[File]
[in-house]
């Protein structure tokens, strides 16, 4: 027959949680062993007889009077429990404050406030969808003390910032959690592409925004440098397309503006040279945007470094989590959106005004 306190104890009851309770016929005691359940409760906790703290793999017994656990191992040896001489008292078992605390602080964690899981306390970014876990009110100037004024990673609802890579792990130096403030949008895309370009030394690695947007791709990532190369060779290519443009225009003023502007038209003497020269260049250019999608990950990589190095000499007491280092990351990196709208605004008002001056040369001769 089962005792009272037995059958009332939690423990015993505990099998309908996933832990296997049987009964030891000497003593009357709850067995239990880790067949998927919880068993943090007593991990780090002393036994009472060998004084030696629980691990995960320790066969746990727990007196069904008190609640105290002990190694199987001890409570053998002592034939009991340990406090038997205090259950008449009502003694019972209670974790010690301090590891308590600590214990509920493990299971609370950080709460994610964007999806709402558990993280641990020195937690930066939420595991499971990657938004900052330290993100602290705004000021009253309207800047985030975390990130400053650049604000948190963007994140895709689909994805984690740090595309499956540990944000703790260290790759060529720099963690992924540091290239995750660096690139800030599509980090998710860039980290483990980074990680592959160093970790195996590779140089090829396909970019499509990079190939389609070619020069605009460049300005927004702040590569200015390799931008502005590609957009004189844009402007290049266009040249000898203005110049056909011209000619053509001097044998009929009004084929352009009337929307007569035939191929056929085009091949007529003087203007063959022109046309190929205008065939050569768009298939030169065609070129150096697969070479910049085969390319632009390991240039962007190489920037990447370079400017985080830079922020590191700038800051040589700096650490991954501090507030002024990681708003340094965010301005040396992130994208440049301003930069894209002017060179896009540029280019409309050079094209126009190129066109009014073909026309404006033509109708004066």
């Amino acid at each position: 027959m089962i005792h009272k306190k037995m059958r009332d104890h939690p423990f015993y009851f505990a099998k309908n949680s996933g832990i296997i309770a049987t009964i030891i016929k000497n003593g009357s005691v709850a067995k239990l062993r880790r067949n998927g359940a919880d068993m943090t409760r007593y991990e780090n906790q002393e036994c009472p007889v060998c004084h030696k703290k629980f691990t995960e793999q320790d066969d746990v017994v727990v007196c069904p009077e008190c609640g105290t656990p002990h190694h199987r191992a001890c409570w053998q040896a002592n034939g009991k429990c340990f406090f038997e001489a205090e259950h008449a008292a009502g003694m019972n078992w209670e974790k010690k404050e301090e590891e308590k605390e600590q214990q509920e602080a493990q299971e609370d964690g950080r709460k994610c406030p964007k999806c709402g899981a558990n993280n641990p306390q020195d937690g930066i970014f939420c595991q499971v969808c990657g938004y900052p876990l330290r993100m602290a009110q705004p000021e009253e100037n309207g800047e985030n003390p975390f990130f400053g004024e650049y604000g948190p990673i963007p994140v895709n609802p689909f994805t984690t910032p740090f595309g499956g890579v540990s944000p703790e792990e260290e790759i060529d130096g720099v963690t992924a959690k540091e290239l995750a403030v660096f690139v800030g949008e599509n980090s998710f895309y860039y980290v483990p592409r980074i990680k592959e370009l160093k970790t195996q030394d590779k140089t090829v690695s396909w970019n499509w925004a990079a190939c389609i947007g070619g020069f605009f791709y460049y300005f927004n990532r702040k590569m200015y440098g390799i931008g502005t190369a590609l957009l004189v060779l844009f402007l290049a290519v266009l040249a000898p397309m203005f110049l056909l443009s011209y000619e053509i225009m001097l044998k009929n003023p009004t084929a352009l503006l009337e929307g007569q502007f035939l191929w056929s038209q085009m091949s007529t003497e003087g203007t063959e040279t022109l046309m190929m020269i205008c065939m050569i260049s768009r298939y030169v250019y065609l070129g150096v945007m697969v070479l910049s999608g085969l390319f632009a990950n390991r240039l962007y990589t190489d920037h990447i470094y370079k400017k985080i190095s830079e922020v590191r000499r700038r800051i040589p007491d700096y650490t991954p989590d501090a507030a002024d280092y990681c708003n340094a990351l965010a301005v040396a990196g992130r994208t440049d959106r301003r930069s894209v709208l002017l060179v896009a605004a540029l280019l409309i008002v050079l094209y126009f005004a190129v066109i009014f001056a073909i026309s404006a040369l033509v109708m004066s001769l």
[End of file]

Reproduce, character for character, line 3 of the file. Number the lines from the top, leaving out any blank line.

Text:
């Amino acid at each position: 027959m089962i005792h009272k306190k037995m059958r009332d104890h939690p423990f015993y009851f505990a099998k309908n949680s996933g832990i296997i309770a049987t009964i030891i016929k000497n003593g009357s005691v709850a067995k239990l062993r880790r067949n998927g359940a919880d068993m943090t409760r007593y991990e780090n906790q002393e036994c009472p007889v060998c004084h030696k703290k629980f691990t995960e793999q320790d066969d746990v017994v727990v007196c069904p009077e008190c609640g105290t656990p002990h190694h199987r191992a001890c409570w053998q040896a002592n034939g009991k429990c340990f406090f038997e001489a205090e259950h008449a008292a009502g003694m019972n078992w209670e974790k010690k404050e301090e590891e308590k605390e600590q214990q509920e602080a493990q299971e609370d964690g950080r709460k994610c406030p964007k999806c709402g899981a558990n993280n641990p306390q020195d937690g930066i970014f939420c595991q499971v969808c990657g938004y900052p876990l330290r993100m602290a009110q705004p000021e009253e100037n309207g800047e985030n003390p975390f990130f400053g004024e650049y604000g948190p990673i963007p994140v895709n609802p689909f994805t984690t910032p740090f595309g499956g890579v540990s944000p703790e792990e260290e790759i060529d130096g720099v963690t992924a959690k540091e290239l995750a403030v660096f690139v800030g949008e599509n980090s998710f895309y860039y980290v483990p592409r980074i990680k592959e370009l160093k970790t195996q030394d590779k140089t090829v690695s396909w970019n499509w925004a990079a190939c389609i947007g070619g020069f605009f791709y460049y300005f927004n990532r702040k590569m200015y440098g390799i931008g502005t190369a590609l957009l004189v060779l844009f402007l290049a290519v266009l040249a000898p397309m203005f110049l056909l443009s011209y000619e053509i225009m001097l044998k009929n003023p009004t084929a352009l503006l009337e929307g007569q502007f035939l191929w056929s038209q085009m091949s007529t003497e003087g203007t063959e040279t022109l046309m190929m020269i205008c065939m050569i260049s768009r298939y030169v250019y065609l070129g150096v945007m697969v070479l910049s999608g085969l390319f632009a990950n390991r240039l962007y990589t190489d920037h990447i470094y370079k400017k985080i190095s830079e922020v590191r000499r700038r800051i040589p007491d700096y650490t991954p989590d501090a507030a002024d280092y990681c708003n340094a990351l965010a301005v040396a990196g992130r994208t440049d959106r301003r930069s894209v709208l002017l060179v896009a605004a540029l280019l409309i008002v050079l094209y126009f005004a190129v066109i009014f001056a073909i026309s404006a040369l033509v109708m004066s001769l």